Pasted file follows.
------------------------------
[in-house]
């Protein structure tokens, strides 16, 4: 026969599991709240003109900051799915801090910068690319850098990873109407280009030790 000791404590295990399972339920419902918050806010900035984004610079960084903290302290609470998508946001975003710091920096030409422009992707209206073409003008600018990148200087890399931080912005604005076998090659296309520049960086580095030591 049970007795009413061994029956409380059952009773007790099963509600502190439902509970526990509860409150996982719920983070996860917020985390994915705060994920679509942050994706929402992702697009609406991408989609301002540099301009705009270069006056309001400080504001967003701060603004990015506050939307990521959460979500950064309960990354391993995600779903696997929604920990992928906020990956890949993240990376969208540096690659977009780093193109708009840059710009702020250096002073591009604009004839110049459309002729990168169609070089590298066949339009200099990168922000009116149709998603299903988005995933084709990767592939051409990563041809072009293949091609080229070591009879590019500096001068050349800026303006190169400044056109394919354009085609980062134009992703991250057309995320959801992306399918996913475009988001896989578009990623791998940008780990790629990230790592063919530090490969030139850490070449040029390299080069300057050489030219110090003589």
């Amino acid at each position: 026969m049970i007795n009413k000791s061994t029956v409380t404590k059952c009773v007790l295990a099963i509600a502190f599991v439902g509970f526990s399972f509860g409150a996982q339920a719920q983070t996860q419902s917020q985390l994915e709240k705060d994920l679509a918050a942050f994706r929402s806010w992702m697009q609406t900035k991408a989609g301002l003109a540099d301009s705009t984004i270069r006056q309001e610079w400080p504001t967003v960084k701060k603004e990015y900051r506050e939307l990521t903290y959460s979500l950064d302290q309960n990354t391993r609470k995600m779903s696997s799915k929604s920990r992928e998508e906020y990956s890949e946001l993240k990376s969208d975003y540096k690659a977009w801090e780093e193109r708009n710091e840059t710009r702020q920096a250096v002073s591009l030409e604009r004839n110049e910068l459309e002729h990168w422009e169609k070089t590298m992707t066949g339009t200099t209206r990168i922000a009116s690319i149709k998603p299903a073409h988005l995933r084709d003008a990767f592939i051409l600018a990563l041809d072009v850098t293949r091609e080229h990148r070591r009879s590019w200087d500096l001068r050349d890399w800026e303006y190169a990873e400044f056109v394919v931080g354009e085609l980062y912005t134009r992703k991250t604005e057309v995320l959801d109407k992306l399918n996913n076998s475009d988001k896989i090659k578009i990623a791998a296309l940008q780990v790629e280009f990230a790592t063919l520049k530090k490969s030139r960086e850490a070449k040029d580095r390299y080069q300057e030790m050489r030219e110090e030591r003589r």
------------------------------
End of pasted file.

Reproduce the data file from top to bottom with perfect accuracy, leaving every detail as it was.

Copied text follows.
[in-house]
């Protein structure tokens, strides 16, 4: 026969599991709240003109900051799915801090910068690319850098990873109407280009030790 000791404590295990399972339920419902918050806010900035984004610079960084903290302290609470998508946001975003710091920096030409422009992707209206073409003008600018990148200087890399931080912005604005076998090659296309520049960086580095030591 049970007795009413061994029956409380059952009773007790099963509600502190439902509970526990509860409150996982719920983070996860917020985390994915705060994920679509942050994706929402992702697009609406991408989609301002540099301009705009270069006056309001400080504001967003701060603004990015506050939307990521959460979500950064309960990354391993995600779903696997929604920990992928906020990956890949993240990376969208540096690659977009780093193109708009840059710009702020250096002073591009604009004839110049459309002729990168169609070089590298066949339009200099990168922000009116149709998603299903988005995933084709990767592939051409990563041809072009293949091609080229070591009879590019500096001068050349800026303006190169400044056109394919354009085609980062134009992703991250057309995320959801992306399918996913475009988001896989578009990623791998940008780990790629990230790592063919530090490969030139850490070449040029390299080069300057050489030219110090003589």
């Amino acid at each position: 026969m049970i007795n009413k000791s061994t029956v409380t404590k059952c009773v007790l295990a099963i509600a502190f599991v439902g509970f526990s399972f509860g409150a996982q339920a719920q983070t996860q419902s917020q985390l994915e709240k705060d994920l679509a918050a942050f994706r929402s806010w992702m697009q609406t900035k991408a989609g301002l003109a540099d301009s705009t984004i270069r006056q309001e610079w400080p504001t967003v960084k701060k603004e990015y900051r506050e939307l990521t903290y959460s979500l950064d302290q309960n990354t391993r609470k995600m779903s696997s799915k929604s920990r992928e998508e906020y990956s890949e946001l993240k990376s969208d975003y540096k690659a977009w801090e780093e193109r708009n710091e840059t710009r702020q920096a250096v002073s591009l030409e604009r004839n110049e910068l459309e002729h990168w422009e169609k070089t590298m992707t066949g339009t200099t209206r990168i922000a009116s690319i149709k998603p299903a073409h988005l995933r084709d003008a990767f592939i051409l600018a990563l041809d072009v850098t293949r091609e080229h990148r070591r009879s590019w200087d500096l001068r050349d890399w800026e303006y190169a990873e400044f056109v394919v931080g354009e085609l980062y912005t134009r992703k991250t604005e057309v995320l959801d109407k992306l399918n996913n076998s475009d988001k896989i090659k578009i990623a791998a296309l940008q780990v790629e280009f990230a790592t063919l520049k530090k490969s030139r960086e850490a070449k040029d580095r390299y080069q300057e030790m050489r030219e110090e030591r003589r």